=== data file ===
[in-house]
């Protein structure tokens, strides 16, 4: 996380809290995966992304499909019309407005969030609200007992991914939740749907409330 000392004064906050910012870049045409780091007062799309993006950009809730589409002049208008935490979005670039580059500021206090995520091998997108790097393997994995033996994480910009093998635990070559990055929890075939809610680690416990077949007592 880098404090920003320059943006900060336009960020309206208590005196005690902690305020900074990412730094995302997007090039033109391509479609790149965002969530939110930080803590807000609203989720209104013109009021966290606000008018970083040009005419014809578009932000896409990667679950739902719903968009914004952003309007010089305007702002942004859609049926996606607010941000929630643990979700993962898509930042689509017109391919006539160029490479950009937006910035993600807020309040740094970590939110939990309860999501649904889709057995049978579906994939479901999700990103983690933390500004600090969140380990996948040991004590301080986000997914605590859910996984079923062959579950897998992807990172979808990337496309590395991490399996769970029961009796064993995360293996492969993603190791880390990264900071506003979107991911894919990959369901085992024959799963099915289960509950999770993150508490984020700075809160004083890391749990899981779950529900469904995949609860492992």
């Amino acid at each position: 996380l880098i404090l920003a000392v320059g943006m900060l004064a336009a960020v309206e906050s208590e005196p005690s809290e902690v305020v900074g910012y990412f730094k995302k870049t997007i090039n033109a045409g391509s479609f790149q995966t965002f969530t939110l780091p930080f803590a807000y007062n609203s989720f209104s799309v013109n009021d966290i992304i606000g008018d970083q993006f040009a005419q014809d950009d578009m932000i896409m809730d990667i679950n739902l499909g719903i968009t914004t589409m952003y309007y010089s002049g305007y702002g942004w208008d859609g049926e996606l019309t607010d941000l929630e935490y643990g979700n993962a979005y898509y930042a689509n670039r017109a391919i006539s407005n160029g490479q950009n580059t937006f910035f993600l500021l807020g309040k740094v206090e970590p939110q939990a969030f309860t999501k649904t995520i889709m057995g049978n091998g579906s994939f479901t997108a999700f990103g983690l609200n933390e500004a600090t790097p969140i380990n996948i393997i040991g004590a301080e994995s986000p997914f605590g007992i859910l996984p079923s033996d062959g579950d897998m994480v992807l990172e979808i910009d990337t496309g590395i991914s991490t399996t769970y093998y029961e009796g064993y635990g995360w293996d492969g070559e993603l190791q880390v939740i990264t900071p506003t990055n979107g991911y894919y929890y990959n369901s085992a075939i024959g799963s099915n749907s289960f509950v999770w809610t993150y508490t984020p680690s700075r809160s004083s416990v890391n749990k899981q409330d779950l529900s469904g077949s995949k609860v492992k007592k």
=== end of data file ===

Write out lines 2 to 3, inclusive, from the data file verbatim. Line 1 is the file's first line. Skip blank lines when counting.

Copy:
């Protein structure tokens, strides 16, 4: 996380809290995966992304499909019309407005969030609200007992991914939740749907409330 000392004064906050910012870049045409780091007062799309993006950009809730589409002049208008935490979005670039580059500021206090995520091998997108790097393997994995033996994480910009093998635990070559990055929890075939809610680690416990077949007592 880098404090920003320059943006900060336009960020309206208590005196005690902690305020900074990412730094995302997007090039033109391509479609790149965002969530939110930080803590807000609203989720209104013109009021966290606000008018970083040009005419014809578009932000896409990667679950739902719903968009914004952003309007010089305007702002942004859609049926996606607010941000929630643990979700993962898509930042689509017109391919006539160029490479950009937006910035993600807020309040740094970590939110939990309860999501649904889709057995049978579906994939479901999700990103983690933390500004600090969140380990996948040991004590301080986000997914605590859910996984079923062959579950897998992807990172979808990337496309590395991490399996769970029961009796064993995360293996492969993603190791880390990264900071506003979107991911894919990959369901085992024959799963099915289960509950999770993150508490984020700075809160004083890391749990899981779950529900469904995949609860492992």
């Amino acid at each position: 996380l880098i404090l920003a000392v320059g943006m900060l004064a336009a960020v309206e906050s208590e005196p005690s809290e902690v305020v900074g910012y990412f730094k995302k870049t997007i090039n033109a045409g391509s479609f790149q995966t965002f969530t939110l780091p930080f803590a807000y007062n609203s989720f209104s799309v013109n009021d966290i992304i606000g008018d970083q993006f040009a005419q014809d950009d578009m932000i896409m809730d990667i679950n739902l499909g719903i968009t914004t589409m952003y309007y010089s002049g305007y702002g942004w208008d859609g049926e996606l019309t607010d941000l929630e935490y643990g979700n993962a979005y898509y930042a689509n670039r017109a391919i006539s407005n160029g490479q950009n580059t937006f910035f993600l500021l807020g309040k740094v206090e970590p939110q939990a969030f309860t999501k649904t995520i889709m057995g049978n091998g579906s994939f479901t997108a999700f990103g983690l609200n933390e500004a600090t790097p969140i380990n996948i393997i040991g004590a301080e994995s986000p997914f605590g007992i859910l996984p079923s033996d062959g579950d897998m994480v992807l990172e979808i910009d990337t496309g590395i991914s991490t399996t769970y093998y029961e009796g064993y635990g995360w293996d492969g070559e993603l190791q880390v939740i990264t900071p506003t990055n979107g991911y894919y929890y990959n369901s085992a075939i024959g799963s099915n749907s289960f509950v999770w809610t993150y508490t984020p680690s700075r809160s004083s416990v890391n749990k899981q409330d779950l529900s469904g077949s995949k609860v492992k007592k």